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Signs of Alzheimer’s: Loss of Smell in At-Risk Individuals

Losing the sense of smell may be an indicator of later cognitive decline in people who are genetically at-risk of Alzheimer’s

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Individuals who have a genetic predisposition to develop Alzheimer’s disease may experience a decline in their sense of smell even before any noticeable cognitive changes occur. Therefore, evaluating changes in a person’s sense of smell could potentially improve the accuracy of Alzheimer’s diagnoses and allow for early intervention and treatment.

The sense of smell has ancient origins and maintains close connections with various brain functions, including emotion, pleasure, and memory. Given that memory problems are a key characteristic of Alzheimer’s disease, researchers have focused on the relationship between smell and cognition.

A specific gene known as APOE is highly expressed in parts of the sensory system associated with smell. One of its variants, APOE4, is linked to an increased risk of developing Alzheimer’s. Individuals who carry a single copy of this variant are three times more likely to develop the disease compared to those without the variant. The risk more than doubles for individuals who have two copies of the APOE4 variant.

In order to explore the connection between APOE4 and a person’s sense of smell, Jayant Pinto from the University of Chicago and his colleagues analyzed data from the US National Social Life, Health, and Aging Project (NSHAP). The study included over 800 participants aged 62 to 85 who underwent genetic screening to identify those with the APOE4 variant. These participants were also tested for cognition, thinking, and memory skills.

The researchers conducted tests to measure the participants’ ability to differentiate between different concentrations of an odor (odor sensitivity) and to identify different odors (odor identification). These tests were ranked on a scale of zero to six. The same tests were repeated in 2015.

Among the 323 participants who carried one or two APOE4 variants, the results indicated a decline in odor sensitivity starting between the ages of 65 and 69. The average score for individuals with the APOE4 variant was 3.2, compared to 3.9 for non-carriers. Although the difference may seem small, statistical analysis suggests it is significant and not a chance finding.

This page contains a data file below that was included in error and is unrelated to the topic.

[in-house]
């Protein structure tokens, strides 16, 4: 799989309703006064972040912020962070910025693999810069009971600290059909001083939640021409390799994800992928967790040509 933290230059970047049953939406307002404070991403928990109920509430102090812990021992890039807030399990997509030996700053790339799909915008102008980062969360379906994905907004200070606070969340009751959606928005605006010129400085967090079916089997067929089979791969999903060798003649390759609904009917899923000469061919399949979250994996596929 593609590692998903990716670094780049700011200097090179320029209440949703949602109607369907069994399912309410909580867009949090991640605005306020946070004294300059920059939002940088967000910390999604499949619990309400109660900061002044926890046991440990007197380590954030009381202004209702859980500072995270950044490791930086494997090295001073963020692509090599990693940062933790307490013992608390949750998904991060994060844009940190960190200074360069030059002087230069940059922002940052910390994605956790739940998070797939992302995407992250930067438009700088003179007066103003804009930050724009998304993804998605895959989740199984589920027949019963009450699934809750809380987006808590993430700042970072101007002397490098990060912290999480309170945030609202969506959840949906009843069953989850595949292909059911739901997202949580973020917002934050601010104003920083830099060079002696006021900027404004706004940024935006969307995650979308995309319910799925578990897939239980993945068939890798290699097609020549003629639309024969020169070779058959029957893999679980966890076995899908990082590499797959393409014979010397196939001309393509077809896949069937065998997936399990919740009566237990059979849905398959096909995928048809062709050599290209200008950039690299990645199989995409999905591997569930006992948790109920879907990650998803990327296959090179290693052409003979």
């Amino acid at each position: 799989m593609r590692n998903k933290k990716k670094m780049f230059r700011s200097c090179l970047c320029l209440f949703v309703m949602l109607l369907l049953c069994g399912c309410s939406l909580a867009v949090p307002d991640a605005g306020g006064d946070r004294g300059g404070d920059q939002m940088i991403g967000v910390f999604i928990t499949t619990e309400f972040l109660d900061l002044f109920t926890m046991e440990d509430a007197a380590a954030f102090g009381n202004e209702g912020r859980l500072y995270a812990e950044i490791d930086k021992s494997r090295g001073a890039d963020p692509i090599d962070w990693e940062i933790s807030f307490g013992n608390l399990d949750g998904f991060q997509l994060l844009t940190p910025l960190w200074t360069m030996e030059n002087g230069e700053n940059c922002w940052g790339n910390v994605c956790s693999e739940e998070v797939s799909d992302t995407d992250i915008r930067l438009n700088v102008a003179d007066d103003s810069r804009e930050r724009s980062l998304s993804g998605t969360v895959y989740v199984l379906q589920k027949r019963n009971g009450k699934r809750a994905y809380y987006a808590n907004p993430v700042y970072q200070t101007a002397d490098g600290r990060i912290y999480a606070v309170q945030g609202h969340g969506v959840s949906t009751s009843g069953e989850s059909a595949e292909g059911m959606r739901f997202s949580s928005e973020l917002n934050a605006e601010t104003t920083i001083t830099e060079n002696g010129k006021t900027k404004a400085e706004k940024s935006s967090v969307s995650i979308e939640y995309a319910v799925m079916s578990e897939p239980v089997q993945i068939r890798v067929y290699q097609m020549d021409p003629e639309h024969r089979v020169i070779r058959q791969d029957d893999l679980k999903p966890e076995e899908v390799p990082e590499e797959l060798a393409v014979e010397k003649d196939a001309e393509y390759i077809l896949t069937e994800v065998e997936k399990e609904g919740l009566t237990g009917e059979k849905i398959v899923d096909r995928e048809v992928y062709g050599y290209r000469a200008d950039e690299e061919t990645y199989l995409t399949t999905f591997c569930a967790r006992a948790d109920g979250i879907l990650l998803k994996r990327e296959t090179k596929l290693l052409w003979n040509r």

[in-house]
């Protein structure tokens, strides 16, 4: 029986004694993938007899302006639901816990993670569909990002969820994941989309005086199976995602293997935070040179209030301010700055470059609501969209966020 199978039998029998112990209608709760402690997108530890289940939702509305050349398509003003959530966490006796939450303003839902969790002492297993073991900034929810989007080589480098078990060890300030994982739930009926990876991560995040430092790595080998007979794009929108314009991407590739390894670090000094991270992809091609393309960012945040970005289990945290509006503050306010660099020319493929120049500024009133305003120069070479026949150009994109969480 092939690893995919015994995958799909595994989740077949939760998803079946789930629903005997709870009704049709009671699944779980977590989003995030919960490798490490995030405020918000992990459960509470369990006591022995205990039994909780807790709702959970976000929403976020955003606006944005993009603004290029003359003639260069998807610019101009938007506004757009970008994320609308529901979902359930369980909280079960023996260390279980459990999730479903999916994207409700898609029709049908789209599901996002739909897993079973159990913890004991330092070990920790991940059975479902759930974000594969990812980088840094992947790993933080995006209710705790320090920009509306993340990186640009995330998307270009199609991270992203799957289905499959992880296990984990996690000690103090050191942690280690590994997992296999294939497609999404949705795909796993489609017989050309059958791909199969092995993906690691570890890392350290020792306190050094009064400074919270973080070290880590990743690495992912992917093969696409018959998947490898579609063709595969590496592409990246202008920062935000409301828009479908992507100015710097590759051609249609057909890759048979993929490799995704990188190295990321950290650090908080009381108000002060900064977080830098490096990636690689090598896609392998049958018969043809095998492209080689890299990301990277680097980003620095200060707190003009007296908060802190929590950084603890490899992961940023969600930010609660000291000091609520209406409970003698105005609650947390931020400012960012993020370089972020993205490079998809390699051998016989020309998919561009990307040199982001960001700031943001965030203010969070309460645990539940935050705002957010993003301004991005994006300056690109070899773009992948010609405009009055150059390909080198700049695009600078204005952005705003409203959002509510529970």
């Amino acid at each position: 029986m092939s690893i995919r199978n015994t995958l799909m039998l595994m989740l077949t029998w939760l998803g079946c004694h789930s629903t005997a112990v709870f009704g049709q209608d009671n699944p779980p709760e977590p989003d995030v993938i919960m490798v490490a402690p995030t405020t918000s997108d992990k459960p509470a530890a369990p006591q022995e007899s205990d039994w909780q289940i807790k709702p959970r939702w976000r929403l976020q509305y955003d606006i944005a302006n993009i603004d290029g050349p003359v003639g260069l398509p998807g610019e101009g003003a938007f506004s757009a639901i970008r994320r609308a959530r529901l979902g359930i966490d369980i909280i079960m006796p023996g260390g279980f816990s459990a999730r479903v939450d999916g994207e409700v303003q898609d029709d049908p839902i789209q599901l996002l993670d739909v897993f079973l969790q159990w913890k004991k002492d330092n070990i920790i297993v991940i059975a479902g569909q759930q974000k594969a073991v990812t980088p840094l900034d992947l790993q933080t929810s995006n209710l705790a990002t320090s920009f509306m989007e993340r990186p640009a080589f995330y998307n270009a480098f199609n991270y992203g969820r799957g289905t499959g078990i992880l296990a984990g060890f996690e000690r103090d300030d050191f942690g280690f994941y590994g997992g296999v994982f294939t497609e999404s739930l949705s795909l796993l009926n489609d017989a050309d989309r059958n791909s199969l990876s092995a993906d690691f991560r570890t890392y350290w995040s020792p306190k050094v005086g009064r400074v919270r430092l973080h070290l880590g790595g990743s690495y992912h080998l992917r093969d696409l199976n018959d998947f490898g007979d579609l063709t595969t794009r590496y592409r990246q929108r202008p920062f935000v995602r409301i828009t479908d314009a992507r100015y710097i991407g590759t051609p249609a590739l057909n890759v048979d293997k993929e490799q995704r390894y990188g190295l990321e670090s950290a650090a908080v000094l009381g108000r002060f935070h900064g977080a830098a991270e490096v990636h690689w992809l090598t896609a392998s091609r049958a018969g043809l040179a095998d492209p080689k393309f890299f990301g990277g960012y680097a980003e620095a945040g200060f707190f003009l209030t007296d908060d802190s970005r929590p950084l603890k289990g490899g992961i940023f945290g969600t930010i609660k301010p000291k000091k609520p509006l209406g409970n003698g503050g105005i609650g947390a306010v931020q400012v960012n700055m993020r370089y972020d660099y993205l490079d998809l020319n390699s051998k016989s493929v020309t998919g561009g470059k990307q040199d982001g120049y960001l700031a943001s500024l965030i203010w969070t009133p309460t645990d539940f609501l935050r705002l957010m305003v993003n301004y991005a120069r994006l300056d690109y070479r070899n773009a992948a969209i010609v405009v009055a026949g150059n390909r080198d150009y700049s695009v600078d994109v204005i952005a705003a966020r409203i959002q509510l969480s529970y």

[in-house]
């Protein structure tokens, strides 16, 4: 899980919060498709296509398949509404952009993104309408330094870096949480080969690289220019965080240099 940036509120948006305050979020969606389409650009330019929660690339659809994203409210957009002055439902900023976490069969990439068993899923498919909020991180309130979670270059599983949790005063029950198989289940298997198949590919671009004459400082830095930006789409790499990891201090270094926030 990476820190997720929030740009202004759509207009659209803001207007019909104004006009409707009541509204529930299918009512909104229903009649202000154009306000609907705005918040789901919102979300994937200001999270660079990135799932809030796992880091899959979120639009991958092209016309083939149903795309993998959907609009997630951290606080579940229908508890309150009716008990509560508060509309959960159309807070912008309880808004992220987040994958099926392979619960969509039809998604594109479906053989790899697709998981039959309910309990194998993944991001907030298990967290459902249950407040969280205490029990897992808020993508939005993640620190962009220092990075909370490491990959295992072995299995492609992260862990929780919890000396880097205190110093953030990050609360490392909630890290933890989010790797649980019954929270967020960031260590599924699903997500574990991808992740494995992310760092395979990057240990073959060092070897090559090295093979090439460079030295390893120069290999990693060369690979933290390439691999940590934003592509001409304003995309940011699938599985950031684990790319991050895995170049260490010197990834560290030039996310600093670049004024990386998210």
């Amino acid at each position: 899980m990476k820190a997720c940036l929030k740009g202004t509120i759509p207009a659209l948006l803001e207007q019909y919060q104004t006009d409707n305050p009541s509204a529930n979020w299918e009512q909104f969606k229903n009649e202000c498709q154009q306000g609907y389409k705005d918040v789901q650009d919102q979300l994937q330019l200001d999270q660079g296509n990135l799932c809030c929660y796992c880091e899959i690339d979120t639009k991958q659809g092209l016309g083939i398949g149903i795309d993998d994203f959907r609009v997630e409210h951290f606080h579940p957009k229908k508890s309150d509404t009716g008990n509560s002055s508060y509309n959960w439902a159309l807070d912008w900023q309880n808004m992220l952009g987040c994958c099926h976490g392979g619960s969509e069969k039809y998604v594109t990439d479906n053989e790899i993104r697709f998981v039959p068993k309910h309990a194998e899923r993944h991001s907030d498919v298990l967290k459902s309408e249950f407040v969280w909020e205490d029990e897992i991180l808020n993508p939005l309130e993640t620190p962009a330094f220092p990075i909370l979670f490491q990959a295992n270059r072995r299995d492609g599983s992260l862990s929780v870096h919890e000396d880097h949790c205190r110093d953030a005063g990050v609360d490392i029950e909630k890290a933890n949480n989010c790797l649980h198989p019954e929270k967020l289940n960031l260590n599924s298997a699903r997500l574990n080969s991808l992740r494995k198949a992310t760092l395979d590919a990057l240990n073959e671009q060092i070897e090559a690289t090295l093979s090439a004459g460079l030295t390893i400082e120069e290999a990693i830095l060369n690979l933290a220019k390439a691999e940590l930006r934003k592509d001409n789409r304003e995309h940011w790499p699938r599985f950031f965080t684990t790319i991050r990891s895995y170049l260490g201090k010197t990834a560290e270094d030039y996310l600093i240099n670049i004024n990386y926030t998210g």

The decline in odor identification abilities among APOE4 carriers occurred at an older age range, between 75 and 79, compared to the decline in odor sensitivity.

At the beginning of the study, the cognitive abilities of carriers and non-carriers were similar. However, cognitive decline occurred more rapidly in individuals with the APOE4 variant.

Considering that the decline in odor sensitivity preceded any cognitive differences between the two groups, assessing this sense of smell could potentially be a valuable method for predicting the development of Alzheimer’s symptoms within the next five years for genetically susceptible individuals.

Matthew GoodSmith, a member of the research team from the University of Chicago, acknowledges the study’s limitations in terms of tracking participants who went on to develop Alzheimer’s or show signs of the disease in the brain. Nevertheless, the results shed light on the relationship between smell loss and cognitive decline in individuals at high genetic risk for Alzheimer’s.

The next step is to determine if evaluating a person’s odor sensitivity could aid in the early diagnosis of Alzheimer’s and promote early intervention. Pinto states that smell testing should be as widely available for older individuals as vision and hearing tests.

Mark Albers from Massachusetts General Hospital emphasizes the importance of early detection of brain health abnormalities and the implementation of therapies as soon as possible in the disease course. The earlier the treatment, the greater the potential impact. Therefore, olfactory screening may play a crucial role in annual wellness visits for Alzheimer’s disease.

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